Perhaps because we were forced to memorize rather than learn, I recall nothing of the SLC English-language curriculum. As for literature there was none. But we schoolboys had our stocks of pulp fiction, gradually supplanted by the slower, profounder pleasures of the Victorian classics.
With O-Level Literature, an entirely different proposition. “Okonkwo was well known throughout the nine villages and even beyond. His fame rested on solid personal achievements”, began the slim novel we were assigned, at first glance not too different from an SLC English reader. But Chinua Achebe (an exotic name to those of us accustomed to Toms, Dicks and Haris) quickly eased into a unique idiom, the deceptive simplicity of his language camouflaging a fluency imbued with the richness of Ibo culture. Here were wrestlers named after cats, and men who battled spirits of the wild. Like Okonkwo’s fame, Achebe’s masterpiece fanned through our sensibilities “like a bush-fire in the harmattan”.
Things Fall Apart provided perhaps the clearest articulation of how colonialism obtruded upon traditional society. In a country that had never been colonized, we were nonetheless passable students of history. We could empathize with the agony of Okonkwo and his people, the fabric of their society shredded by the likes of the Commissioner, who imagines summing up the experience in a “reasonable paragraph” to be inserted into a book titled The Pacification of the Primitive Tribes of the Lower Niger.
Okonkwo was by no means a virtuous warrior, but Achebe framed his argument in a straightforward manner, and Things Fall Apart was the perfect primer for the flood of post-colonial literature that was to follow. There was something liberating and thrillingly relevant about Marquez, Llosa, Rushdie, Rhys and Coetzee that Dickens and Hardy (and even Stephen King) couldn’t quite match. Edward Said furnished the theory to counter the whole edifice of colonialism and then, of course, we had to reconsider which side Achebe and his English-penning brethren were on. Famously challenged by Nigerian critic Obi Wali, who declared that African writers who eschewed African languages were heading up a dead end, Achebe maintained that one could use the language of colonizers to infiltrate their ranks, but that in any case he had no choice, having English at his disposal. And how he disposed of it! The power of his writing, sparse and evocative, was instrumental in convincing generations of writers that it was possible to master a language not wholly one’s own, or at least not exclusively. The debate surrounding his choice, fuelled by such luminaries as the Kenyan Ngugi wa Thiong’o (who began in English but later switched to his native Gĩkũyũ), sensitized us to the pitfalls.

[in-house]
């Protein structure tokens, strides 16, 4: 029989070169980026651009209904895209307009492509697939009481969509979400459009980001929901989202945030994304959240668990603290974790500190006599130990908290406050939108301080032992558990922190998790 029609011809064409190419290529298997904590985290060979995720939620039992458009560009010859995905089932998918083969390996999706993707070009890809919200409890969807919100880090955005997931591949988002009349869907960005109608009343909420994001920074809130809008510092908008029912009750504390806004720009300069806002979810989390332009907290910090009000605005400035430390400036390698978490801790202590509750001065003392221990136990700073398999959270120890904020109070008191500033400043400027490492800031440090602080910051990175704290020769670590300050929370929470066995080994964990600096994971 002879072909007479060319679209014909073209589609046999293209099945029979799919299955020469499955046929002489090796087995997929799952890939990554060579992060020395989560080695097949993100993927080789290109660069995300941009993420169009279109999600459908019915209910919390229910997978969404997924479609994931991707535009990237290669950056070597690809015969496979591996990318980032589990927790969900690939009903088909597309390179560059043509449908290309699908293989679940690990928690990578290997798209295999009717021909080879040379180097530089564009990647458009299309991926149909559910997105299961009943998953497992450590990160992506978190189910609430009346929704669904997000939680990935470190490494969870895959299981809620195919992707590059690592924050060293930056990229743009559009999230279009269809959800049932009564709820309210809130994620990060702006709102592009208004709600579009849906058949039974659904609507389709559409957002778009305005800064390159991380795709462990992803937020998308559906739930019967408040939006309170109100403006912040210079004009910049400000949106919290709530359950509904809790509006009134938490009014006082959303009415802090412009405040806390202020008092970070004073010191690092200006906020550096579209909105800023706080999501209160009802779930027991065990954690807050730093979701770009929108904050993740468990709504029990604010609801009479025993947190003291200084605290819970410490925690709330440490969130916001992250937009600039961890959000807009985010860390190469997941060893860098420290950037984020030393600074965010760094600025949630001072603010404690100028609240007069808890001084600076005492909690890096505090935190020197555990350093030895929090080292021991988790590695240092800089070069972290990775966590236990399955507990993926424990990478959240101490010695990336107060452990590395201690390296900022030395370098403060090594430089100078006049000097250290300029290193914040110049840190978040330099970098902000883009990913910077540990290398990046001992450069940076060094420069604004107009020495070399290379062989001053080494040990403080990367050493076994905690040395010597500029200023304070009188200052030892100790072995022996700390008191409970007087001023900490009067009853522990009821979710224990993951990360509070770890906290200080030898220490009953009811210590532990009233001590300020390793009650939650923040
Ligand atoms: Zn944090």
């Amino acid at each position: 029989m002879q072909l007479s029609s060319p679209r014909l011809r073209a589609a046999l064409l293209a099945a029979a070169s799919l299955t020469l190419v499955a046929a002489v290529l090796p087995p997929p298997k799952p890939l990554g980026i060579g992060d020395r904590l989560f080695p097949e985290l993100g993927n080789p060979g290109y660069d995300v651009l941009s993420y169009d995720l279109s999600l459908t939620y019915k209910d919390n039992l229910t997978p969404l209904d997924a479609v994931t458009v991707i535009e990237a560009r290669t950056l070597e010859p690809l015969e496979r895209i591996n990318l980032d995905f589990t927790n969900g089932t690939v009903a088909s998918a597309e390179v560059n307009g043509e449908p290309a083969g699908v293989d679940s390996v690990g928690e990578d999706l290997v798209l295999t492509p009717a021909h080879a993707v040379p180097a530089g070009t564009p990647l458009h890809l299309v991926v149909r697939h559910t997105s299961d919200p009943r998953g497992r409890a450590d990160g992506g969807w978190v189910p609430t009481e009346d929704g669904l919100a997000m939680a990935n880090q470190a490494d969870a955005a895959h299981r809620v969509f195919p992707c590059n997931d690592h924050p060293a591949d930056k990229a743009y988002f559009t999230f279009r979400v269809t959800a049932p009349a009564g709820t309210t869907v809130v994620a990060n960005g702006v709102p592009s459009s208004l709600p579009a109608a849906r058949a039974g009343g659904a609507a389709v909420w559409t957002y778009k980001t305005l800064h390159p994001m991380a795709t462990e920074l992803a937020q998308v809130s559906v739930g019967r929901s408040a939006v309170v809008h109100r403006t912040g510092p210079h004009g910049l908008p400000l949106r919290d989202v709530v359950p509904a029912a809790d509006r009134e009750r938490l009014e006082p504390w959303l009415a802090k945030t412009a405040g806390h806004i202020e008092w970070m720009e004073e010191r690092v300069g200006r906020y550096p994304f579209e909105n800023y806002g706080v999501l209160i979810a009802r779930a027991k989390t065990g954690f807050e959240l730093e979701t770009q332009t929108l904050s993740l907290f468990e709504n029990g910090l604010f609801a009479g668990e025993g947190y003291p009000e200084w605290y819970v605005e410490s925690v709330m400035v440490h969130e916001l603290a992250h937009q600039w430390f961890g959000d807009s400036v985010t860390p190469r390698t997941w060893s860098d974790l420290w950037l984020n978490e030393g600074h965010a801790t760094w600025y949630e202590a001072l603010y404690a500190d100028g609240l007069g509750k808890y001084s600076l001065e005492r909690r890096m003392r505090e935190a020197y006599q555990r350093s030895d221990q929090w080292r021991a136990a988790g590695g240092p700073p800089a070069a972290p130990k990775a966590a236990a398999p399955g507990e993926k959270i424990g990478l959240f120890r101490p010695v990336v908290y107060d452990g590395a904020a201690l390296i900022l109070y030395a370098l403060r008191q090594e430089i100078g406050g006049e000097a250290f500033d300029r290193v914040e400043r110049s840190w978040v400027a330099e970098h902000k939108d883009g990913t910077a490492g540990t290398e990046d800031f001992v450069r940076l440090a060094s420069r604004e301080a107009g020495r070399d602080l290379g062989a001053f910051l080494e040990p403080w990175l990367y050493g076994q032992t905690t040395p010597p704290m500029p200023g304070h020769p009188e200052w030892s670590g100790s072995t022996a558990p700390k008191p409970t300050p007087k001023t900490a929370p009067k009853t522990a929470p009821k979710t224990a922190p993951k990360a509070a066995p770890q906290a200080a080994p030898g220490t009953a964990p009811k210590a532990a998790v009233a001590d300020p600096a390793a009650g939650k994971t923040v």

Achebe actually had a practical reason to use English (if he needed one), given that he did not have what he considered a satisfactory version of his native, orally rooted Ibo to work in. Nepalis writing in English face no such lack, but English-medium educations conspire to limit them to oral Nepali. And writing the Nepali experience in English is no cakewalk, as much as those on the safe side of the barrier berate them for their failings. You dwell too much on cultural detail, and you’re accused of ethnographic writing. You transliterate to preserve the essence of the original, and it comes out pleasing no one. You import words wholesale – swearwords, yes, for who can translate the meat of the language – and you’re faced with either incomprehension or approbation. The Angreji bark is a mongrel one, and one that must build an architecture specific to the cultures it straddles. Chinua Achebe, among others, showed us the way forward. We’ll never forget how Things Fall Apart, somehow, brought it all together.